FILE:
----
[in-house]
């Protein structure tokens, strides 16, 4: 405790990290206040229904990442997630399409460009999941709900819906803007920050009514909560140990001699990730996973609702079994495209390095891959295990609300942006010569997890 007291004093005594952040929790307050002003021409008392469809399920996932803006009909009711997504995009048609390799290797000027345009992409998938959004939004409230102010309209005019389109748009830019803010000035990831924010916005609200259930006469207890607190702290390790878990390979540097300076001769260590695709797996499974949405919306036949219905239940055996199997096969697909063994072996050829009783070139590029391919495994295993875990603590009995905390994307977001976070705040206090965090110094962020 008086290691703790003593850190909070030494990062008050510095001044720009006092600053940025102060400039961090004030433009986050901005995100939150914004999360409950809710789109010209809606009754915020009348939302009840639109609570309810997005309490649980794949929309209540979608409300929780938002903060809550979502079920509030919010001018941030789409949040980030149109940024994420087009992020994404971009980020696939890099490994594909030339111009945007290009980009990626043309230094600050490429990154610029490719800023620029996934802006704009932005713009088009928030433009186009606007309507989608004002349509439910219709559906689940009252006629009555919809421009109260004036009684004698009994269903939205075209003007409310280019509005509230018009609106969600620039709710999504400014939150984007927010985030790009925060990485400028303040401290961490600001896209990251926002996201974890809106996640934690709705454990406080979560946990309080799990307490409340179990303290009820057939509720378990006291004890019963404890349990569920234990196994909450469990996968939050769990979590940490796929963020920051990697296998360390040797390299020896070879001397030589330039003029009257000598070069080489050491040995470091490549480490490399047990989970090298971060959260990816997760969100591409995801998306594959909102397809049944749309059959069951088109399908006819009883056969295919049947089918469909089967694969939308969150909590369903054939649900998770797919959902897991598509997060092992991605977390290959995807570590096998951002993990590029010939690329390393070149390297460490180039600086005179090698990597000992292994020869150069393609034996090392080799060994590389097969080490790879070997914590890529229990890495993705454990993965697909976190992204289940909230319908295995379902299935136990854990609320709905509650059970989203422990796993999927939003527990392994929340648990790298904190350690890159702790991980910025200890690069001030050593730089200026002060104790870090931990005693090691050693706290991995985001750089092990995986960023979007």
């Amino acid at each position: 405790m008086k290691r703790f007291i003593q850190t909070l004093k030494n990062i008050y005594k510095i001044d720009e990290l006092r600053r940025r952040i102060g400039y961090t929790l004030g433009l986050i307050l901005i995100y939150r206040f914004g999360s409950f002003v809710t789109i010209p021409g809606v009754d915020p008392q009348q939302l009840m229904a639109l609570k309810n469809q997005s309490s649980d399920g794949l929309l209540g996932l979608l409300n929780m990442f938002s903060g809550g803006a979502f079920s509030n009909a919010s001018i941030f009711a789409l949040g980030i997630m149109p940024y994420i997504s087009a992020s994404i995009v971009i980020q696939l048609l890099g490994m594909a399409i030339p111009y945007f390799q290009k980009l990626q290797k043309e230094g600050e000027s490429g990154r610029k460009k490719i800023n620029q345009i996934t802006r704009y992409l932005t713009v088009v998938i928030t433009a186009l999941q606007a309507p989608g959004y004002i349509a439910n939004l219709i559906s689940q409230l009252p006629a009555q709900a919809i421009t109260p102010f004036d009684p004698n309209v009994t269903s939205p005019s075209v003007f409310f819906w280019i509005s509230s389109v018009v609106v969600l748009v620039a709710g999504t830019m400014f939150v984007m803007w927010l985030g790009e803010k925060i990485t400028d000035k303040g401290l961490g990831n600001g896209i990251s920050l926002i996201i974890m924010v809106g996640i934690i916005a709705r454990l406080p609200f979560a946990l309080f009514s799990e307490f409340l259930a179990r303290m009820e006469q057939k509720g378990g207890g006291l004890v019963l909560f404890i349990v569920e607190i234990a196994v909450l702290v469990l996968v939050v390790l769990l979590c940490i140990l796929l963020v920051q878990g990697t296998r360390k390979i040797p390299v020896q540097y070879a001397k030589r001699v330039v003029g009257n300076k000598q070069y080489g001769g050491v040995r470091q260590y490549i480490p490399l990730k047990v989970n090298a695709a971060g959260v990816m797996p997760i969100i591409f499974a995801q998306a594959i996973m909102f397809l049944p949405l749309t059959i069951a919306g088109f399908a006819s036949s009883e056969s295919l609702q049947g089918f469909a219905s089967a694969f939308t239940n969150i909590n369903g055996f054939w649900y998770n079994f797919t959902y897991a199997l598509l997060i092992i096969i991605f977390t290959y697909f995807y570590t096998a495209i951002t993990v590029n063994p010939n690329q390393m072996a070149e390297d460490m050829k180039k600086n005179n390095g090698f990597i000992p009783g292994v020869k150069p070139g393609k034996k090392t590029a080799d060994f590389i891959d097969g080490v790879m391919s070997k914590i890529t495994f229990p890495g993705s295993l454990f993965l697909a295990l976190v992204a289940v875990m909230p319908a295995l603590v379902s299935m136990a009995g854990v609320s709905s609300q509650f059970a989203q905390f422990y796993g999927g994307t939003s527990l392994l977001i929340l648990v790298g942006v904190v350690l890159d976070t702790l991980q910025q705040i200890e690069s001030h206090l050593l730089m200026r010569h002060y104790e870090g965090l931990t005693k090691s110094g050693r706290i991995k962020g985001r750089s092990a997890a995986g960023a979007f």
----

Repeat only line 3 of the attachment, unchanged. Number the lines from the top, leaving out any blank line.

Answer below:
């Amino acid at each position: 405790m008086k290691r703790f007291i003593q850190t909070l004093k030494n990062i008050y005594k510095i001044d720009e990290l006092r600053r940025r952040i102060g400039y961090t929790l004030g433009l986050i307050l901005i995100y939150r206040f914004g999360s409950f002003v809710t789109i010209p021409g809606v009754d915020p008392q009348q939302l009840m229904a639109l609570k309810n469809q997005s309490s649980d399920g794949l929309l209540g996932l979608l409300n929780m990442f938002s903060g809550g803006a979502f079920s509030n009909a919010s001018i941030f009711a789409l949040g980030i997630m149109p940024y994420i997504s087009a992020s994404i995009v971009i980020q696939l048609l890099g490994m594909a399409i030339p111009y945007f390799q290009k980009l990626q290797k043309e230094g600050e000027s490429g990154r610029k460009k490719i800023n620029q345009i996934t802006r704009y992409l932005t713009v088009v998938i928030t433009a186009l999941q606007a309507p989608g959004y004002i349509a439910n939004l219709i559906s689940q409230l009252p006629a009555q709900a919809i421009t109260p102010f004036d009684p004698n309209v009994t269903s939205p005019s075209v003007f409310f819906w280019i509005s509230s389109v018009v609106v969600l748009v620039a709710g999504t830019m400014f939150v984007m803007w927010l985030g790009e803010k925060i990485t400028d000035k303040g401290l961490g990831n600001g896209i990251s920050l926002i996201i974890m924010v809106g996640i934690i916005a709705r454990l406080p609200f979560a946990l309080f009514s799990e307490f409340l259930a179990r303290m009820e006469q057939k509720g378990g207890g006291l004890v019963l909560f404890i349990v569920e607190i234990a196994v909450l702290v469990l996968v939050v390790l769990l979590c940490i140990l796929l963020v920051q878990g990697t296998r360390k390979i040797p390299v020896q540097y070879a001397k030589r001699v330039v003029g009257n300076k000598q070069y080489g001769g050491v040995r470091q260590y490549i480490p490399l990730k047990v989970n090298a695709a971060g959260v990816m797996p997760i969100i591409f499974a995801q998306a594959i996973m909102f397809l049944p949405l749309t059959i069951a919306g088109f399908a006819s036949s009883e056969s295919l609702q049947g089918f469909a219905s089967a694969f939308t239940n969150i909590n369903g055996f054939w649900y998770n079994f797919t959902y897991a199997l598509l997060i092992i096969i991605f977390t290959y697909f995807y570590t096998a495209i951002t993990v590029n063994p010939n690329q390393m072996a070149e390297d460490m050829k180039k600086n005179n390095g090698f990597i000992p009783g292994v020869k150069p070139g393609k034996k090392t590029a080799d060994f590389i891959d097969g080490v790879m391919s070997k914590i890529t495994f229990p890495g993705s295993l454990f993965l697909a295990l976190v992204a289940v875990m909230p319908a295995l603590v379902s299935m136990a009995g854990v609320s709905s609300q509650f059970a989203q905390f422990y796993g999927g994307t939003s527990l392994l977001i929340l648990v790298g942006v904190v350690l890159d976070t702790l991980q910025q705040i200890e690069s001030h206090l050593l730089m200026r010569h002060y104790e870090g965090l931990t005693k090691s110094g050693r706290i991995k962020g985001r750089s092990a997890a995986g960023a979007f």